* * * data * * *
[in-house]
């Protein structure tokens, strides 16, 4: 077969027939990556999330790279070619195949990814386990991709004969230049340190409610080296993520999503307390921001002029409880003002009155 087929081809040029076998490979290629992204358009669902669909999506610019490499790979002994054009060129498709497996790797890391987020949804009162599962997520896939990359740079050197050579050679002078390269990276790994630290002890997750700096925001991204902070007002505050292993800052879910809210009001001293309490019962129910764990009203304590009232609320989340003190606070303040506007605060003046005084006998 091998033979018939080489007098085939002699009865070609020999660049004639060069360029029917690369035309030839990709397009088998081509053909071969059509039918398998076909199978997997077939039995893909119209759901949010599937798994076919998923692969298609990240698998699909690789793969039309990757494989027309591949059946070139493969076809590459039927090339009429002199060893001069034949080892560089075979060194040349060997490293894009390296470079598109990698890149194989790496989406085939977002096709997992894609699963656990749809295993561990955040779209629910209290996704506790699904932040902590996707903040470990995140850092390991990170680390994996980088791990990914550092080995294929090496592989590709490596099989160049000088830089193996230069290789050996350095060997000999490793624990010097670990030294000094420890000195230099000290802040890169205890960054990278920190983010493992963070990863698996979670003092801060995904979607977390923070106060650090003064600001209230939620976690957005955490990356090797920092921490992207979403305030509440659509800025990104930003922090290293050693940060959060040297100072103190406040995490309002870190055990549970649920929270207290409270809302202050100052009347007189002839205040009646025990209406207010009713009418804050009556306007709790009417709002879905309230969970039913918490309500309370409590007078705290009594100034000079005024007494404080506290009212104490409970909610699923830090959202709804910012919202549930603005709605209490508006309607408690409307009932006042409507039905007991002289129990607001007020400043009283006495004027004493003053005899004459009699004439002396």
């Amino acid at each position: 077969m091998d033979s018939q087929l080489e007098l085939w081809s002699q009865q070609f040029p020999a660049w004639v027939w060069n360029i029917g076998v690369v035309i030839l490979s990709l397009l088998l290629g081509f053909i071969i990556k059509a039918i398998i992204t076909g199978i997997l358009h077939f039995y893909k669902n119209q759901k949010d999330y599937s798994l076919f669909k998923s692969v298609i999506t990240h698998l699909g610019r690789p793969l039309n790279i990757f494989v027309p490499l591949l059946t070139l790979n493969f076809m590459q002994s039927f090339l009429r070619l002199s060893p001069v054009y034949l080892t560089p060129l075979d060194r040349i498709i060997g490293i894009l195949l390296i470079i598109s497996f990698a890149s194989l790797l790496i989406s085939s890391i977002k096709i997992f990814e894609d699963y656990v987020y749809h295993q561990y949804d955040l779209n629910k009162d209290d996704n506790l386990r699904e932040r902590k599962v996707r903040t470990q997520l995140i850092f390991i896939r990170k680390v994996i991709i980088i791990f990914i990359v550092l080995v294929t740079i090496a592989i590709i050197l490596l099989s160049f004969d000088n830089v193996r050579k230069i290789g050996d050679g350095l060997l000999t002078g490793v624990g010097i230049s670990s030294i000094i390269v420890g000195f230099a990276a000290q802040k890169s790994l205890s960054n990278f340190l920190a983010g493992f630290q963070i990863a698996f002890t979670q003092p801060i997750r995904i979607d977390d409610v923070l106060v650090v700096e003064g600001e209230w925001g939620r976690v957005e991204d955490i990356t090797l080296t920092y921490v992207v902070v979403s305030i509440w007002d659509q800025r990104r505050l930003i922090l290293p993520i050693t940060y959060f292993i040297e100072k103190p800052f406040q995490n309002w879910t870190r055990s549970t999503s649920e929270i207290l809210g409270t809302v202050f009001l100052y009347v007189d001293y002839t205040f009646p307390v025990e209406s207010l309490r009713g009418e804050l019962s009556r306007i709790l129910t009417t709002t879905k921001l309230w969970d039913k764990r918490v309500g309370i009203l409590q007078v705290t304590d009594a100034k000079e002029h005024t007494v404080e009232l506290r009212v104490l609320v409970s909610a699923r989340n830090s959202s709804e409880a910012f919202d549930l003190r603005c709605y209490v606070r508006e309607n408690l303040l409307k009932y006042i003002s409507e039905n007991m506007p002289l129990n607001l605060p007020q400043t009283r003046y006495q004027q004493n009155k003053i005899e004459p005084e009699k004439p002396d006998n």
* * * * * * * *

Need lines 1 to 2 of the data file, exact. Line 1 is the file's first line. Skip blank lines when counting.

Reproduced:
[in-house]
């Protein structure tokens, strides 16, 4: 077969027939990556999330790279070619195949990814386990991709004969230049340190409610080296993520999503307390921001002029409880003002009155 087929081809040029076998490979290629992204358009669902669909999506610019490499790979002994054009060129498709497996790797890391987020949804009162599962997520896939990359740079050197050579050679002078390269990276790994630290002890997750700096925001991204902070007002505050292993800052879910809210009001001293309490019962129910764990009203304590009232609320989340003190606070303040506007605060003046005084006998 091998033979018939080489007098085939002699009865070609020999660049004639060069360029029917690369035309030839990709397009088998081509053909071969059509039918398998076909199978997997077939039995893909119209759901949010599937798994076919998923692969298609990240698998699909690789793969039309990757494989027309591949059946070139493969076809590459039927090339009429002199060893001069034949080892560089075979060194040349060997490293894009390296470079598109990698890149194989790496989406085939977002096709997992894609699963656990749809295993561990955040779209629910209290996704506790699904932040902590996707903040470990995140850092390991990170680390994996980088791990990914550092080995294929090496592989590709490596099989160049000088830089193996230069290789050996350095060997000999490793624990010097670990030294000094420890000195230099000290802040890169205890960054990278920190983010493992963070990863698996979670003092801060995904979607977390923070106060650090003064600001209230939620976690957005955490990356090797920092921490992207979403305030509440659509800025990104930003922090290293050693940060959060040297100072103190406040995490309002870190055990549970649920929270207290409270809302202050100052009347007189002839205040009646025990209406207010009713009418804050009556306007709790009417709002879905309230969970039913918490309500309370409590007078705290009594100034000079005024007494404080506290009212104490409970909610699923830090959202709804910012919202549930603005709605209490508006309607408690409307009932006042409507039905007991002289129990607001007020400043009283006495004027004493003053005899004459009699004439002396």